Daughter of Asopus.
Cithaeron, (Kithairon). A king of Plataea in Boeotia, remarkable for his wisdom. By his advice, Zeus pretended to be contracting a second marriage when Here had quarrelled with and left him. The scheme succeeded, and the goddess became reconciled to her spouse. This monarch is said to have given name to the wellknown mountain-range in Boeotia.
This text is from: Harry Thurston Peck, Harpers Dictionary of Classical Antiquities. Cited Oct 2002 from The Perseus Project URL below, which contains interesting hyperlinks
Cithaeron (Kithairon), a mythical king in Boeotia, from whom mount Cithaeron was believed to have derived its name. Once when Hera was angry with Zeus, Cithaeron advised the latter to take into his chariot a wooden statue and dress it up so as to make it resemble Plataea, the daughter of Asopus. Zeus followed his counsel, and as he was riding along with his pretended bride, Hera, overcome by her jealousy, ran up to him, tore the covering from the suspected bride, and on discovering that it was a statue, became reconciled to Zeus. (Paus. ix. 1.2, 3.1)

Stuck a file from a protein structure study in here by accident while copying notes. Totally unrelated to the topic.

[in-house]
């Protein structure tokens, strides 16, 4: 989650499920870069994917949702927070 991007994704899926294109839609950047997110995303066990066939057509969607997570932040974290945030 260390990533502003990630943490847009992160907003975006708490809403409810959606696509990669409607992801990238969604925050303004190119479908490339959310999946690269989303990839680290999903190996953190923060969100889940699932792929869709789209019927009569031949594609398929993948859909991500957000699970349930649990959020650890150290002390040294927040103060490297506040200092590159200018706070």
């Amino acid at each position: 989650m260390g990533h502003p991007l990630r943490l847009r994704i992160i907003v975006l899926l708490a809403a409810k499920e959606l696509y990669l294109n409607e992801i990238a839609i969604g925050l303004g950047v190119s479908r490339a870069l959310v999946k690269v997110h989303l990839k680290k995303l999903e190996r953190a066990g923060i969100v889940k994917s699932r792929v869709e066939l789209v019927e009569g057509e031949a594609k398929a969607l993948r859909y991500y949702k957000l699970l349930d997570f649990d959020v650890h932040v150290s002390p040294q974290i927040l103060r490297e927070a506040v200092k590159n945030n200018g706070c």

King of Plataea, buries Laius.
Daughter of the Asopus.
On the road from Megara there is a spring on the right, and a little farther on a rock. It is called the bed of Actaeon, for it is said that he slept thereon when weary with hunting, and that into this spring he looked while Artemis was bathing in it. Stesichorus of Himera says that the goddess cast a deer-skin round Actaeon to make sure that his hounds would kill him, so as to prevent his taking Semele to wife.
Hera, they say, was for some reason or other angry with Zeus, and had retreated to Euboea. Zeus, failing to make her change her mind, visited Cithaeron, at that time despot in Plataea, who surpassed all men for his cleverness. So he ordered Zeus to make an image of wood, and to carry it, wrapped up, in a bullock wagon, and to say that he was celebrating his marriage with Plataea, the daughter of Asopus. ] So Zeus followed the advice of Cithaeron. Hera heard the news at once, and at once appeared on the scene. But when she came near the wagon and tore away the dress from the image, she was pleased at the deceit, on finding it a wooden image and not a bride, and was reconciled to Zeus. To commemorate this reconciliation they celebrate a festival called Daedala, because the men of old time gave the name of daedala to wooden images. (Paus. 9,3,1-3).
The Plataeans were originally, in my opinion, sprung from the soil
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